I thought about not telling my husband, to let him think I’d done it all on my own, ala Celia Foote in The Help. But the second he walked in the door with a puzzled look on his face as he inhaled the sweet aroma of the toxin-free citrus vinegar spray I’d lovingly made (then abruptly given to the cleaning ladies and skedaddled out the door), I caved. I’ve never been a good liar.

B wasn’t mad that I’d spent a few extra bucks on the Washing Wonder Twins – quite the contrary, actually. He was proud of me for delegating and happy that I was in a good mood. He was also grateful that our shower was no longer scummy. Now, Maura and Maria come once a month to help with the “big” stuff (and of course, before all mother-in-law visits–not that mine would mind if the house is messy; she’s pretty great), and I continue to use my Household Cleaning Chart and homemade cleaning spray for what I can manage while The Bear naps—and in between blog posts 😉

In closing, I say hats off to you, super mamas (working and stay-at-home) who have multiple children and bigger houses than mine who do it all. Keeping your house clean, your bills paid, your marriage exciting, your sanity intact and your kids entertained—and, let’s face it – alive—is a mere mirage in the desert of domesticity.

Oh, and PS: if some of you aforementioned super mamas have clandestine cleaning ladies too, I promise: your secret’s safe with me.

With that finally off my chest, I’m going to leave my messy kitchen until later and take my daughter to the park.

Have a great week, everyone!

Rules for Daughters to their Dads.

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Happy Father’s Day to all the daddies and single mommies out there! On this oppressively hot Father’s Day day in suburban LA, my little family plans to stay cool with a trip to the spa for Daddy (he’s not the spa type, but we made him go anyway), a Skype session with PaPa (my dad) in Indiana, a drive to the beach for dinner and sunset later Indian takeout and the Sox-Dodgers game. Hope you are enjoying yours in your own special way, too!


If you’re on Pinterest (follow me here), Twitter or Facebook, you’ve no doubt seen a post floating around entitled 50 Rules for Dads with Daughters. It was originated by fellow blogger and daddy Michael Mitchell (follow his blog Life to Her Years if you aren’t already – it’s amazing). I found it incredibly sweet and tear-inducing and shared it with my friends, too.

Reading Michael’s post made me realize for the umpteenth time how great my own dad is and continues to be, and how he must’ve had a similar set of rules handy in his Levis cutoffs pocket back in 1978 when I was born. He surely passed that list off to my husband when The Bear was born last year, because B is just as an amazing dad as my own is. Do they pull all-nighters when we’re not looking, poring over those unspoken “Dad rules” to make sure they do it right? Is there a secret Dads Governing Authority who pulls a new dad aside after he holds his child for the first time and says, “Here, kid. Follow these, and Junior will turn out great?”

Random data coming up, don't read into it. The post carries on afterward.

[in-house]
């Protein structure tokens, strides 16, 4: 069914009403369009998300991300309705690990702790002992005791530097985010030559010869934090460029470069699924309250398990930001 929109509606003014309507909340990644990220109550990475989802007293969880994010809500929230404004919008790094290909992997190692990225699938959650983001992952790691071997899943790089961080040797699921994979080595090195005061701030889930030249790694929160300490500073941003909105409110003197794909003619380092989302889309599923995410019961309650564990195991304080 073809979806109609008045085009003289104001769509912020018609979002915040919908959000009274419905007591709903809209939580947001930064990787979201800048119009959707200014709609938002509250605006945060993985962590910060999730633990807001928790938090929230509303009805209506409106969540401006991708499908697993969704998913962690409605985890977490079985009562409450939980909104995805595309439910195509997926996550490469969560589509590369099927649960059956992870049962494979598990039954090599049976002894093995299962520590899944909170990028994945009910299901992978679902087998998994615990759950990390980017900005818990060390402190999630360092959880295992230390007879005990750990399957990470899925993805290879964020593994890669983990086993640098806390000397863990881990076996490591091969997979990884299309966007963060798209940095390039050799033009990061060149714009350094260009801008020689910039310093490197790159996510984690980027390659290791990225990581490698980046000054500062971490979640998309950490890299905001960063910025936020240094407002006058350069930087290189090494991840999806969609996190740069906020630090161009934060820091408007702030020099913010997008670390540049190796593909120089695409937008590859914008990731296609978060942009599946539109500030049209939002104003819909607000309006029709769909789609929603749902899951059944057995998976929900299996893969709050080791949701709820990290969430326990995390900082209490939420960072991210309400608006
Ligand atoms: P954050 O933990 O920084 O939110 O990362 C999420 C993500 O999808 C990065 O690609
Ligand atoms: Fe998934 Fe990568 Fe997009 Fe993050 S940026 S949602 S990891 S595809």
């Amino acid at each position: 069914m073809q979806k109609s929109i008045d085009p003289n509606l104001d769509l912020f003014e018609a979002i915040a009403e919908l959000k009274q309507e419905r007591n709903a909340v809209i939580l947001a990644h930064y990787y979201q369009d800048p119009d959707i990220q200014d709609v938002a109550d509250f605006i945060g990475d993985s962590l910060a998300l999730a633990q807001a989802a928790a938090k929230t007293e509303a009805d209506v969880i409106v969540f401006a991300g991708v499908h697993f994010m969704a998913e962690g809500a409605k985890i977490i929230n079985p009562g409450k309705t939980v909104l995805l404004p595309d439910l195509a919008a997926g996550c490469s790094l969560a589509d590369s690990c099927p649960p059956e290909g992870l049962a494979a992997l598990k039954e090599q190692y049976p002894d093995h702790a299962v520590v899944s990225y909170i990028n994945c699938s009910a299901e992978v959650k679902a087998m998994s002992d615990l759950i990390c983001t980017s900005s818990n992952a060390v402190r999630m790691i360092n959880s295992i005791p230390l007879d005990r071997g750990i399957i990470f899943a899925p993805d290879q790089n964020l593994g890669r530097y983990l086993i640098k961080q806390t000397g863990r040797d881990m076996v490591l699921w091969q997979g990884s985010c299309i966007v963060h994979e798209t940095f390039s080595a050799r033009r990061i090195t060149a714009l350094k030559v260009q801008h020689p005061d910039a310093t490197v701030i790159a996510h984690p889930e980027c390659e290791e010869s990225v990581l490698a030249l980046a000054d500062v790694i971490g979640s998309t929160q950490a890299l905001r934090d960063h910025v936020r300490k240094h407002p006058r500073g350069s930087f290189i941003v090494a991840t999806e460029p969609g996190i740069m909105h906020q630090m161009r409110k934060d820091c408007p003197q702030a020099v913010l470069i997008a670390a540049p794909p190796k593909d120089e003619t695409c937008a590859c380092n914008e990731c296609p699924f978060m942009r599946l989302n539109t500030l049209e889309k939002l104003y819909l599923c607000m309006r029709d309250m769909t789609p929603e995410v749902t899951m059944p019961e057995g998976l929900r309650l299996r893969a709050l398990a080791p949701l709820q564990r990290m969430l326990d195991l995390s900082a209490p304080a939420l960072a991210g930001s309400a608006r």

Of course not. They’re inspired by their daughters and sons to be the best they can be, every day. The “rules” are crafted by each passing day, and governed by the unique relationship each daughter or son has with their own dad.

So, in honor of the amazing Dads in my life, I’ve made my own very basic list of Rules for Daughters to Dads. These aren’t just for Father’s Day, but for all year round. You’ll see they’re slightly skewed toward adult daughters because that’s what I am (sometimes… other times I’m a complete child… just ask my husband).

Feel free to comment below and add your own!


1) Love Dad. You can never tell your Dad how much you love him. Period.

2) Be grateful to Dad. Thank him for the little things, not just the new car on your 16th birthday, or the few dollars he lent you for your first place. Thank him for the phone call, for picking you up when you needed a ride, for being “cool” in front of your friends. Everyone likes to hear “thanks” every now and then.

3) Tell Dad how proud you are of him. He’s working his ass off for you, and sometimes a little pat on the back is just what he needs to keep going. He’ll deny this, but it’s true 🙂

4) Let Dad help! As we grow up, we become very fixated on being independent, on not needing help or advice from our parents because “I got, it Dad! Geeez!” Let Dad give you advice, no matter how old you are. Let him take your hand and make it better, let him buy you dinner if he offers. Nothing makes him feel more special.

5) Pamper Dad. Again, he’ll deny he needs pampering (see above about B not being a spa person), but don’t give him a choice. Book him a massage, take in the trash cans every once in a while (eew!), cook him his favorite meal, let him watch “The First 48.” Even the most macho Dad needs a little TLC from time to time!

6) Call Dad. Most daughters have a “thing” with calling their moms daily and talking about the most inane things (i.e., “did you see who Emily kicked off on The Bachelorette tonight? Oh. My. God!” or “Should I start wearing anti-wrinkle cream at night?”). Dad wants to chat, too! Maybe he doesn’t care about what happened on The Bachelorette last night, but he does want to hear your voice and hear about your day. He wants to tell you about his day, too! Pick up the phone and dial. Dad will love it!

And finally…

7) Remember what Dad taught you. Nothing makes a Dad happier than seeing his life lessons put into action. Dad wants you to succeed, wants you to have an amazing life. Show Dad that you remembered what he taught you. Make your Dad proud.



Kisses and hugs,